You can spot newly independent young in large flocks where there is an abundance of seed and other suitable foods, such as areas of wasteland and hayfields rich in grass and weed seeds. Later, flocks move on to grainfields to feed on the ripening grain, where they are joined by the adults who have finished nesting.
Lack of food and nest sites, especially in the country, seem to be factors in their decline.
Harder to spot these days due to recent dramatic population decline, but look out for a grey-brown bird with an off-white breast, streaked with darker grey and a streaked forehead. Flycatchers like to perch conspicuously and watch for passing insects, flying out to snap them up, before returning to the perch.
Best looked for along woodland edges and in parks and gardens. These seasonal visitors mainly arrive in May, and leave again in July and August, with a few passing through in September.
This superb flier eats, hunts insects and even sleeps on the wing! In flight against the sky the medium-sized brown swift appears black. Distinctive features are the long, scythe-like wings and short, forked tail. Swifts are summer visitors from Africa, arriving in April and departing again in August.
Spot them high in the sky. You might see excited screaming parties careering madly at high speed around rooftops and houses, especially towards dusk.
The birds never perch, leaving the air only to nest. Swifts pair for life, meeting up each spring at the same nest site, usually located high in the roof space under the eaves of old houses and churches where the birds are able to drop into the air from the nest entrance. The modernisation of many buildings has resulted in loss of nesting sites.
• After leaving the nest, they'll keep flying non-stop for three years!
• They eat, mate and sleep in the air - they can 'snooze' with one side of their brain at once, and then switch to the other side
• Parent swifts gather insect snacks for their chicks, carrying as many as 1,000 at once.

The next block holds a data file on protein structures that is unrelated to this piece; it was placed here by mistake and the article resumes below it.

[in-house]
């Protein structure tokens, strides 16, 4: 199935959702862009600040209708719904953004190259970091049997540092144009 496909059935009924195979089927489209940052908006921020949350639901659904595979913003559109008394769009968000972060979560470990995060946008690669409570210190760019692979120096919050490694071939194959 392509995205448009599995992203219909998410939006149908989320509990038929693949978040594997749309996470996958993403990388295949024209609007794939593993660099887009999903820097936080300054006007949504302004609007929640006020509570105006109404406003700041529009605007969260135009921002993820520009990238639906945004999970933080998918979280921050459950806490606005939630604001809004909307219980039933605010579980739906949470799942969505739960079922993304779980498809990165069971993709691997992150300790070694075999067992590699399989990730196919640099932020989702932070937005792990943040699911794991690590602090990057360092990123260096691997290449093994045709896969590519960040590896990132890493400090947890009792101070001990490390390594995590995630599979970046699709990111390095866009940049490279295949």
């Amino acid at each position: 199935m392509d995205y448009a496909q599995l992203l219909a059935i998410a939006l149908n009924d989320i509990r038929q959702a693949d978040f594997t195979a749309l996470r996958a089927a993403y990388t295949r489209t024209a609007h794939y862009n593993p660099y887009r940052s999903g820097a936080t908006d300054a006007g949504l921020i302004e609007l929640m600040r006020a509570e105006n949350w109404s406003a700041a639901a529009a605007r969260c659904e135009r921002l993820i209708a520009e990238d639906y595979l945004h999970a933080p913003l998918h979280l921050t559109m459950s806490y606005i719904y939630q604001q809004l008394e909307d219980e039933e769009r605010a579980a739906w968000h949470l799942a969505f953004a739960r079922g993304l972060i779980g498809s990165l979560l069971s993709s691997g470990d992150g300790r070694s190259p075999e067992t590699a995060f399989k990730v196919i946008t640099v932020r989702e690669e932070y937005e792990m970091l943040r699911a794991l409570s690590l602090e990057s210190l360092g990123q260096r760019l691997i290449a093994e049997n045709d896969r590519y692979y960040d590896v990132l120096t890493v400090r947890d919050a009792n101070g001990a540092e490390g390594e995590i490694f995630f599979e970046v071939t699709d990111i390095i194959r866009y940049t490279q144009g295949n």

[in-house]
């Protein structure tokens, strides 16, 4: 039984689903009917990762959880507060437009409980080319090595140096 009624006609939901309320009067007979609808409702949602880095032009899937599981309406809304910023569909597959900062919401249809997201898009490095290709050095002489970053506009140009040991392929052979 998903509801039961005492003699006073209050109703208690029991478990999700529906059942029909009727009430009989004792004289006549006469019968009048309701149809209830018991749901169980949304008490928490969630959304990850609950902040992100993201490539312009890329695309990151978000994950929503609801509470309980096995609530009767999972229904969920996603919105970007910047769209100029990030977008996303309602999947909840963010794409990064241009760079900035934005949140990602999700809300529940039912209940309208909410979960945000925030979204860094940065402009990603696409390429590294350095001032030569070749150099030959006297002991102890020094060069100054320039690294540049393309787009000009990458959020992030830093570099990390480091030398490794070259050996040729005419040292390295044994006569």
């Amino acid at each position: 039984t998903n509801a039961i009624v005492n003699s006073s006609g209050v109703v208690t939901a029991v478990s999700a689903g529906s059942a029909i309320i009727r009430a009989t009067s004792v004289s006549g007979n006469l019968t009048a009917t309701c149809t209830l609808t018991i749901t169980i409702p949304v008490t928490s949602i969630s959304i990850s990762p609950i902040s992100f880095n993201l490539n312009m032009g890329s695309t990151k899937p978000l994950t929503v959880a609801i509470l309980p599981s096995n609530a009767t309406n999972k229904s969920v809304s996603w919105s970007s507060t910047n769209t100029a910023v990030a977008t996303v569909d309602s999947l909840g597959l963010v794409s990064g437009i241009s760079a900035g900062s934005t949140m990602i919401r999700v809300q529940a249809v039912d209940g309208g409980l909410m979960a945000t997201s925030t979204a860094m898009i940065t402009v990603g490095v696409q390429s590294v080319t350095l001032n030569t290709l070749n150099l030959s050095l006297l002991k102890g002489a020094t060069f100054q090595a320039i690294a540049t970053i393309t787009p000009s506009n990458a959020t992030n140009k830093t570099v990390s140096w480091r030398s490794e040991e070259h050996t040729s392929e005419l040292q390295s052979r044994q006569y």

• Swifts like to live in our houses and churches - they squeeze through tiny gaps to nest inside roofs
Smaller than a house sparrow and more active, with its tail almost permanently cocked. It has a chestnut brown head and nape and white cheeks and collar with a contrasting black cheek-spot. They are shyer than house sparrows and not associated with man. Best looked for in hedgerows and woodland edges all year round.
Males are unmistakeable with a bright yellow head and underparts, brown back streaked with black, and chestnut rump. In flight it shows white outer tail feathers. Often seen perched on top of a hedge or bush, singing. Its recent population decline make it a Red List species. Look for the yellowhammer year round in open countryside with bushes and hedgerows.
Sparrow-sized but slim and with a long, deeply notched tail, the male has a black head, white collar and a drooping moustache. Females and winter males have a streaked head. In flight the tail looks black with broad, white edges. This farmland and wetland bird suffered a serious population decline making it a Red List species.
Typically found in wet vegetation but has recently spread into farmland and, in winter, into gardens. When singing the male is usually perched on top of a bush, or reed.
A small, slim finch, widely distributed, and once very popular as a cage bird because of its melodious song. Males are attractively marked with crimson foreheads and breasts, females much browner. It can be flighty and has an undulating flight, usually twittering as it flies.
Look and listen for it year round on heathland, rough ground, farmland hedges, saltmarshes and in parks and gardens.
The skylark is a small brown bird, streaky brown with a small crest, which can be raised when the bird is excited or alarmed, and a white-sided tail. The wings also have a white rear edge, visible in flight. It is renowned for its display flight, vertically up in the air.
Skylarks like open countryside, from lowland farmland to upland moorland. Often inconspicuous on the ground, it is easy to see when in its distinctive song flight. Skylarks advertise their territories by a spectacular song-flight, during which the bird rises almost vertically with rapid wing-beats, hovering for several minutes and then parachuting down. Song flights of up to one hour have been recorded, and the birds can reach 1,000 feet before descending.
Skylarks are ground-nesting birds and will breed from April to early August in tall grass and cereal fields. Population declines seem to be due to the change in cereal planting toward autumn sown crops.